Young People's Mental Health Is Deteriorating, Computer Games Could Help: Study

There’s a crisis in teen mental health, and a study says that computer games can help make adolescents more resilient.

Based on data provided by the U.S. Centers for Disease Control and Prevention (CDC), there’s been a marked increase in mental illness, sadness, and teen hopelessness, exacerbated by the impact of COVID-19 over the last two years.

Schools in different countries are exploring different ways to help young people. However, a recent UK-based research project has suggested that the universal, one-size-fits-all approach to mindfulness training that schools are using doesn’t work.

The project suggested better alternatives, like using sport, art, music, and even playing computer games.

Published in the journal Evidence-Based Mental Health, the study involved 28,500 children, 50 teachers, and 100 schools, and looked at the impact of mindfulness training over 8 years. The researchers found that the technique didn’t help the mental health and well-being of adolescents aged 11-14. The authors then suggested that other options should be tried to teach mindfulness.

"Adolescence is an absolutely crucial time of development. The brain goes through important and fundamental changes in adolescence that set the trajectory for people's lives,” said Willem Kuyken, the Sir John Ritblat Family Foundation Professor of Mindfulness and Psychological Science at the University of Oxford and one of the lead researchers involved in the project.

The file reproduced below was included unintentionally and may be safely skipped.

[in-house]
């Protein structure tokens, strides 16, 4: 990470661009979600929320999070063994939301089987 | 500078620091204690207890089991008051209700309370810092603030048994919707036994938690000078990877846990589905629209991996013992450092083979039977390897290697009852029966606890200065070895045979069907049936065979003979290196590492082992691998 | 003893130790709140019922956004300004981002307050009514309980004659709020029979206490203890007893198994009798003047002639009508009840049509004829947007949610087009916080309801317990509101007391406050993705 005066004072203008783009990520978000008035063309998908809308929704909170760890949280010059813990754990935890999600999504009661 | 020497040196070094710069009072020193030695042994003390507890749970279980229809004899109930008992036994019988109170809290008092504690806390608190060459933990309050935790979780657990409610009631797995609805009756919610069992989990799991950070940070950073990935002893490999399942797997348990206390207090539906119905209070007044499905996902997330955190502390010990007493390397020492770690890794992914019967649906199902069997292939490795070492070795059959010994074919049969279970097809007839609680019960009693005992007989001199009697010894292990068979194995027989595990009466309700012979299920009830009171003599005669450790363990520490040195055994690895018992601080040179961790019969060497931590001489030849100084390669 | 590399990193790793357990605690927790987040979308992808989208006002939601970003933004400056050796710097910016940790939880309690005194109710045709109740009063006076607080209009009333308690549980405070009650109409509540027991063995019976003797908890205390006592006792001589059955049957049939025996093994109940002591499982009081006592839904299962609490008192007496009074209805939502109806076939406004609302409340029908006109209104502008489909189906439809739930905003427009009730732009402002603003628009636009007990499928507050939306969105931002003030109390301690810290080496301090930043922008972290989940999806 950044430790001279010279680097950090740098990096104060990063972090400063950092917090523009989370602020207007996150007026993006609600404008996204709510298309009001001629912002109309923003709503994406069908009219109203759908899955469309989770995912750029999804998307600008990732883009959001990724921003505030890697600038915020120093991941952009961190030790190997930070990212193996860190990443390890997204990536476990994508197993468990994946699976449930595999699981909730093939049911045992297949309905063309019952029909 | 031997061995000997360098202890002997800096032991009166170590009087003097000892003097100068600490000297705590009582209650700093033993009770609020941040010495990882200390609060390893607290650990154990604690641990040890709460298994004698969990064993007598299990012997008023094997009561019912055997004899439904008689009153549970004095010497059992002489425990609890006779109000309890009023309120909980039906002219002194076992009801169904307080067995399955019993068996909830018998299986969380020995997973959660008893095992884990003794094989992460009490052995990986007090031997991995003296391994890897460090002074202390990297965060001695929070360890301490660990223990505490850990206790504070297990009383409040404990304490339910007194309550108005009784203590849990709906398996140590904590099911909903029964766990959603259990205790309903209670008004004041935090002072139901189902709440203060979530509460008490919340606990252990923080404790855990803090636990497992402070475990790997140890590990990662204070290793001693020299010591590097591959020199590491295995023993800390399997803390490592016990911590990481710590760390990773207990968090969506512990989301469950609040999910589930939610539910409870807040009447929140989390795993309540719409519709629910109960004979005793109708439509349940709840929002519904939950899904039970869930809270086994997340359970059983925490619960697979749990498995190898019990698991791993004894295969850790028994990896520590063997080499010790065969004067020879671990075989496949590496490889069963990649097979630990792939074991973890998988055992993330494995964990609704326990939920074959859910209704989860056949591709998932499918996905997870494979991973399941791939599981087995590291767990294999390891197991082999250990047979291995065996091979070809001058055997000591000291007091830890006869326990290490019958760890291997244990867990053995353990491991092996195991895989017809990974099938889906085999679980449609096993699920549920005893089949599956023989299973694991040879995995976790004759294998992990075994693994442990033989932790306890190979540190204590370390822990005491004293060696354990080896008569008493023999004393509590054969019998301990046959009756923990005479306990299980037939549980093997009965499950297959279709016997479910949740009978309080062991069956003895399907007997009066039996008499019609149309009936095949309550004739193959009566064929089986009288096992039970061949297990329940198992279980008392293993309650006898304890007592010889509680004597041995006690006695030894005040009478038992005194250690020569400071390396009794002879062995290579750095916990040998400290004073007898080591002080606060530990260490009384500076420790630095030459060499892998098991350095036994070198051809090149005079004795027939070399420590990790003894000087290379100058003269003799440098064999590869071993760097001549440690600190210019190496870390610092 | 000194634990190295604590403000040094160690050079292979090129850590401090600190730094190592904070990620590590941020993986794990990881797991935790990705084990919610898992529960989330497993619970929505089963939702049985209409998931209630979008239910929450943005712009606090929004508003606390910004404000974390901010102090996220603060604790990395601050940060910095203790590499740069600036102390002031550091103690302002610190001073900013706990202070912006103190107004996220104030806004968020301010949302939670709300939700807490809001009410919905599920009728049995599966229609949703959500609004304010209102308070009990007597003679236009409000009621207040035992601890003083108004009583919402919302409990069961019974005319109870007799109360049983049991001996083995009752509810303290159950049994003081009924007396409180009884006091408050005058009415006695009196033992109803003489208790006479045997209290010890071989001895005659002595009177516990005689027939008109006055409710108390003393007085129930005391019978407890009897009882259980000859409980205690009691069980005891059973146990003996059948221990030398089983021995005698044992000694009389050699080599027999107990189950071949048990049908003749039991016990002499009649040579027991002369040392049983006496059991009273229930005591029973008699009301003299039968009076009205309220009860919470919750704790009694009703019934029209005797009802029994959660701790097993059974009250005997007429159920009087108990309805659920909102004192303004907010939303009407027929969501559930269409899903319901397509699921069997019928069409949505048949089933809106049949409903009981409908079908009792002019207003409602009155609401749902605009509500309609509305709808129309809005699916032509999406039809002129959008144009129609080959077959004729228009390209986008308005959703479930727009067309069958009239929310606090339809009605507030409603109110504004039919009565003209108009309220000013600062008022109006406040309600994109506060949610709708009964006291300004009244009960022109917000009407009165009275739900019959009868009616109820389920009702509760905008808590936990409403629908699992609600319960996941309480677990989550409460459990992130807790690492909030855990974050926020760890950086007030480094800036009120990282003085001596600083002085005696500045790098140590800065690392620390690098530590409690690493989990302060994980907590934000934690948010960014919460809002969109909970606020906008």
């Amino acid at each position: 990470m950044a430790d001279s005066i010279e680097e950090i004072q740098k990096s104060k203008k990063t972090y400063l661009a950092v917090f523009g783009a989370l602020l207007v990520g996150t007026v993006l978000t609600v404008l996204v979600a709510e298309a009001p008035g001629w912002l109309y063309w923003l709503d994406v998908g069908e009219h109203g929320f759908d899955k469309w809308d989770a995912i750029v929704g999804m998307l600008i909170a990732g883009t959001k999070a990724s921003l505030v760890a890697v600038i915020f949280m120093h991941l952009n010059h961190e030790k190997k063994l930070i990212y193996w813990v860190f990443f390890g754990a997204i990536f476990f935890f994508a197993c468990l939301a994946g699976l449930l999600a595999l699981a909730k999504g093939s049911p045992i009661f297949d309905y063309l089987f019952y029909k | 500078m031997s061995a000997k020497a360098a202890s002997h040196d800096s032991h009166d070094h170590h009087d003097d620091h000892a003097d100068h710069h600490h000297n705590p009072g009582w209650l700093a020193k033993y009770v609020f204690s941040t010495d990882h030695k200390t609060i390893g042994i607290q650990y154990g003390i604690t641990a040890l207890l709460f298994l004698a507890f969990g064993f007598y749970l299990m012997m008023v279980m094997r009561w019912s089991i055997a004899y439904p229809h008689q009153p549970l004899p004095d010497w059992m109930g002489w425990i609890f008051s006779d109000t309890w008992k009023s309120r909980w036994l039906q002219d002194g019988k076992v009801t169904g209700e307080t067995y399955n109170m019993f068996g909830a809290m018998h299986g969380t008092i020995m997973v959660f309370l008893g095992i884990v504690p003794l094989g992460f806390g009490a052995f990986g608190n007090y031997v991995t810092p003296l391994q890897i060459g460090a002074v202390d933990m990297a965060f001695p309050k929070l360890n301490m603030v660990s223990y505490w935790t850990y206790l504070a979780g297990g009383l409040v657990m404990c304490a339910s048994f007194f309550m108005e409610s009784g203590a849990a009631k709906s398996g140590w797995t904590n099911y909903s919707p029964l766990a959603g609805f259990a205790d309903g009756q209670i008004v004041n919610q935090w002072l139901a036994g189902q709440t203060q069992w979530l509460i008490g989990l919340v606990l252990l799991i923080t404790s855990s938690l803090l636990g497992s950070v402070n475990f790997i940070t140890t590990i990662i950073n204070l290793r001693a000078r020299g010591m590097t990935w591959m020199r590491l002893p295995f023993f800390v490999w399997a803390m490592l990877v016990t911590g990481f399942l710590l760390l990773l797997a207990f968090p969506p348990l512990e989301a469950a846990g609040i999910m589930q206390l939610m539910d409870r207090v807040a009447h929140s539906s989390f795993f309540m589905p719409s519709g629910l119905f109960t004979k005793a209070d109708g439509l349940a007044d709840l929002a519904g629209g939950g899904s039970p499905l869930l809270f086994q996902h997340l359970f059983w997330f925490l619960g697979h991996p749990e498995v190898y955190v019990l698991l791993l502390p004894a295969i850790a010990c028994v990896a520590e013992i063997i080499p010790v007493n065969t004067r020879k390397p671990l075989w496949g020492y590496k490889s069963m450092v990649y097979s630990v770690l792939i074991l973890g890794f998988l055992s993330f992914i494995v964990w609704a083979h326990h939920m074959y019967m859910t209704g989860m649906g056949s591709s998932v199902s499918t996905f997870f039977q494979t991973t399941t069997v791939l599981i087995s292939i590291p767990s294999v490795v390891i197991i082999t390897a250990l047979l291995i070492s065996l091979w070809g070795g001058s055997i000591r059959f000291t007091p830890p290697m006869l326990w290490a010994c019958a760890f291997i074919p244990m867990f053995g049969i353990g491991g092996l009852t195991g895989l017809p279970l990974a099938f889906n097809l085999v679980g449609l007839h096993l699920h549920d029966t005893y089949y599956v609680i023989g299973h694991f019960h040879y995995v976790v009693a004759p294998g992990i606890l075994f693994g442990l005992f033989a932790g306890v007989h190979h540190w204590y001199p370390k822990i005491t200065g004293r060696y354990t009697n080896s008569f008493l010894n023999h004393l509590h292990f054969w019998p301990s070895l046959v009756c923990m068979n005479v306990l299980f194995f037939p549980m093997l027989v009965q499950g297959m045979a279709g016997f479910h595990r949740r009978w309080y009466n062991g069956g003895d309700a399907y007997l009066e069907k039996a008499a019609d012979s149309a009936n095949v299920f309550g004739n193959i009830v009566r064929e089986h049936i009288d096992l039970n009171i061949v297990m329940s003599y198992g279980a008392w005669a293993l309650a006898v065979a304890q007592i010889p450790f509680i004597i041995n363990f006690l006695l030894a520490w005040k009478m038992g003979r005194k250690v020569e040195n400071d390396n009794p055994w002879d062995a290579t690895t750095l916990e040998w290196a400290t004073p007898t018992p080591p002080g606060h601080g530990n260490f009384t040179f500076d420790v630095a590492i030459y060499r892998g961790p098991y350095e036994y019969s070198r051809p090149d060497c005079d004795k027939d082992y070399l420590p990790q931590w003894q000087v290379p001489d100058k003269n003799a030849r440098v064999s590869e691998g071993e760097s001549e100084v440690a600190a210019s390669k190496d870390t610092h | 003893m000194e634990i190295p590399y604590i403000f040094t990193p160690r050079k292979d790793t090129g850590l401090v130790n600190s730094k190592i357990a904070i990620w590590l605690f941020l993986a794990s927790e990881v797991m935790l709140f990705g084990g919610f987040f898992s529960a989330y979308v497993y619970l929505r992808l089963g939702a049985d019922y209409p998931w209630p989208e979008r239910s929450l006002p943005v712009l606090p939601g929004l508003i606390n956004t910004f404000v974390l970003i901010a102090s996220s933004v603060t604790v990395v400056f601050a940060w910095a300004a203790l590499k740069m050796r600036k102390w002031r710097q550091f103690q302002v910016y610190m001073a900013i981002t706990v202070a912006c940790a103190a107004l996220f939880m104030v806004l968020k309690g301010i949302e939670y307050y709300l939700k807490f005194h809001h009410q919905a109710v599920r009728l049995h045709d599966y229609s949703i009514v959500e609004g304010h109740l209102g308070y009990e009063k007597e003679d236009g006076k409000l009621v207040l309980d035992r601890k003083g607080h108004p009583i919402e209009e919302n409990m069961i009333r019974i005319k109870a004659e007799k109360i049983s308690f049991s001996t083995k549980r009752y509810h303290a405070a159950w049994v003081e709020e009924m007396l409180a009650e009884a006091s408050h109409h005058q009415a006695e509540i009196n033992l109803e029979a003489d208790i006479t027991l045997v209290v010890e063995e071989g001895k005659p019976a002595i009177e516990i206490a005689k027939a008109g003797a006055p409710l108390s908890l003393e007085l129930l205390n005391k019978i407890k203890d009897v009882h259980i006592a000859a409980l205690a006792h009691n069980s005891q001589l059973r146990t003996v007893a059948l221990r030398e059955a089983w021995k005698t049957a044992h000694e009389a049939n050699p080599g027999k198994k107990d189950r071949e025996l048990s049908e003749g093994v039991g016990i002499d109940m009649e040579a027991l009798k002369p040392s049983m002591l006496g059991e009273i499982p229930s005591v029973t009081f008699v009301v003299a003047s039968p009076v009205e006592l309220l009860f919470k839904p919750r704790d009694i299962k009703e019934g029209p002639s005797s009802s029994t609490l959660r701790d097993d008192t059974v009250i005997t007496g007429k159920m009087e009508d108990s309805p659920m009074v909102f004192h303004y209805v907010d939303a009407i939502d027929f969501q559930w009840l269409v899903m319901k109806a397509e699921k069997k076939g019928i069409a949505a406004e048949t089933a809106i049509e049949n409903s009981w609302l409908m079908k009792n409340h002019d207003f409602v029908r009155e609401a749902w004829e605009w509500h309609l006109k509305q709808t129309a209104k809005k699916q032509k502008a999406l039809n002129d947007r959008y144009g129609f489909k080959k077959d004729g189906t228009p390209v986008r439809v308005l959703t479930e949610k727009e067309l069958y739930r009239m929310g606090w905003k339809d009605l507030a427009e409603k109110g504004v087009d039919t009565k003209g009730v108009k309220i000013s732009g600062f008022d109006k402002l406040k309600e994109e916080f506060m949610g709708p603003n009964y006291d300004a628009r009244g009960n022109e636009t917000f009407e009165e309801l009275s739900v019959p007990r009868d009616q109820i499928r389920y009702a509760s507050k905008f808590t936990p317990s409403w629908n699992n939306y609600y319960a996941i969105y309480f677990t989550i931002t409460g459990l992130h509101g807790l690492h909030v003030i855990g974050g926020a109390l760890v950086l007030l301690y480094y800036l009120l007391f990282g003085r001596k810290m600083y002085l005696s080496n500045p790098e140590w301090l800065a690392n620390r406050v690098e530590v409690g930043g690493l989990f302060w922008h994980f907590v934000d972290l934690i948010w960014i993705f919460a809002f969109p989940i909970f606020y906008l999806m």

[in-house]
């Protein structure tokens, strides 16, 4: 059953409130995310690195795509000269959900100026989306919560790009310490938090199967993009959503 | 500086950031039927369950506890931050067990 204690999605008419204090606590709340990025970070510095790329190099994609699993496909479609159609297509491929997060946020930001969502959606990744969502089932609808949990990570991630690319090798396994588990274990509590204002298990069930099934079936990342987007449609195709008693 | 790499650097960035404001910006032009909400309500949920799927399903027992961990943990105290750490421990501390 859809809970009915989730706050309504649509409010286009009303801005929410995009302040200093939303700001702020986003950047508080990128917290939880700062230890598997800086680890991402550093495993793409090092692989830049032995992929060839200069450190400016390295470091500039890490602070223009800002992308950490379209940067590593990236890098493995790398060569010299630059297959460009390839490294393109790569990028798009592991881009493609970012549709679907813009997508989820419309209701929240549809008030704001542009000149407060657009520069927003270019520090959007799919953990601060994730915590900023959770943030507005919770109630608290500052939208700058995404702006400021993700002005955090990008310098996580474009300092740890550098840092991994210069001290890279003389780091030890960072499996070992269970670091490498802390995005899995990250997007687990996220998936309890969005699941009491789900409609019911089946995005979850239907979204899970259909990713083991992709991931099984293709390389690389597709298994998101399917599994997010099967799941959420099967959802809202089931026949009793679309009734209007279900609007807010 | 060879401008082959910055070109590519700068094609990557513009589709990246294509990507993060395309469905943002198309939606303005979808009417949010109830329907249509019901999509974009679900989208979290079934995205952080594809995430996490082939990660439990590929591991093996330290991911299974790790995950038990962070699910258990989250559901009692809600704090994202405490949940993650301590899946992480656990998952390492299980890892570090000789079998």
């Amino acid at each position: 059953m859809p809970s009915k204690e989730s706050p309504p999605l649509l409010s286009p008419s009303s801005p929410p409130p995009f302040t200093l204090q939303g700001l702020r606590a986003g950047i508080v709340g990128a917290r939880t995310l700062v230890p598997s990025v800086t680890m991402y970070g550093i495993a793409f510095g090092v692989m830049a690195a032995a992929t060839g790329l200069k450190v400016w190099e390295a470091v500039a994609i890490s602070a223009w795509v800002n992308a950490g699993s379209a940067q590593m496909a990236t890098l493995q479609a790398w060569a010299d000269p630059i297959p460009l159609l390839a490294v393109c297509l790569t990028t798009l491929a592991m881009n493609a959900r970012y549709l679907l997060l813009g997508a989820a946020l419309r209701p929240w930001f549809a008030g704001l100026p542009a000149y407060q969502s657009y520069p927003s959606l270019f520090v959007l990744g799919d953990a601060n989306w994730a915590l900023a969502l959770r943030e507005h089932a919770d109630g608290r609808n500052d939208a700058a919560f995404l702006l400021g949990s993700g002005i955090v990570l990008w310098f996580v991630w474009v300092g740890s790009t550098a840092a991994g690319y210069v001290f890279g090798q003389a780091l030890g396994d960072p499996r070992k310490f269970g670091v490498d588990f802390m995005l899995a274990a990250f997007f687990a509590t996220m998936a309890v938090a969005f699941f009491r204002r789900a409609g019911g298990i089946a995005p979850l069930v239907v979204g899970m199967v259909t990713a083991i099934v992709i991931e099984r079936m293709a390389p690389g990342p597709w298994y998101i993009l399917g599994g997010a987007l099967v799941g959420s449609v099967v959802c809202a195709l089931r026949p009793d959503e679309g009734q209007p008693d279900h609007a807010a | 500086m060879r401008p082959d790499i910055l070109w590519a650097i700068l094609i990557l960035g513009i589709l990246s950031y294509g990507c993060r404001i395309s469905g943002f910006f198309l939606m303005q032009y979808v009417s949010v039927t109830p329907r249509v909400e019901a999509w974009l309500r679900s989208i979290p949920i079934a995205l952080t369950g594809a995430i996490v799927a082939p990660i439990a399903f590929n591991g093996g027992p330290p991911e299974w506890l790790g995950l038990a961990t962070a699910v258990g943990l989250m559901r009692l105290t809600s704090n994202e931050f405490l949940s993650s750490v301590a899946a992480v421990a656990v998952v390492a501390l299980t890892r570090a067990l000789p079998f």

Per the researchers, teaching mindfulness skills to adolescents would be a way to “nip mental health problems in the bud.” However, the approach used by schools is not feasible.

The researchers suggested peer-based approaches to teaching mindfulness and other vehicles more in tune with what adolescents are familiar with today. They include music, arts, sports, and computer gaming — a medium that has made leaps and bounds in delivering lessons and ideas that are otherwise too hard to understand on paper.

"We are not saying that all mindfulness training has to stop. But schools do need to look and see how it's being received in your school. Students are often the best experts on what works for them in this area. So do the young people in your school enjoy it?” said Mark Williams, a professor emeritus and founding director of the Oxford Mindfulness Centre at the University of Oxford.

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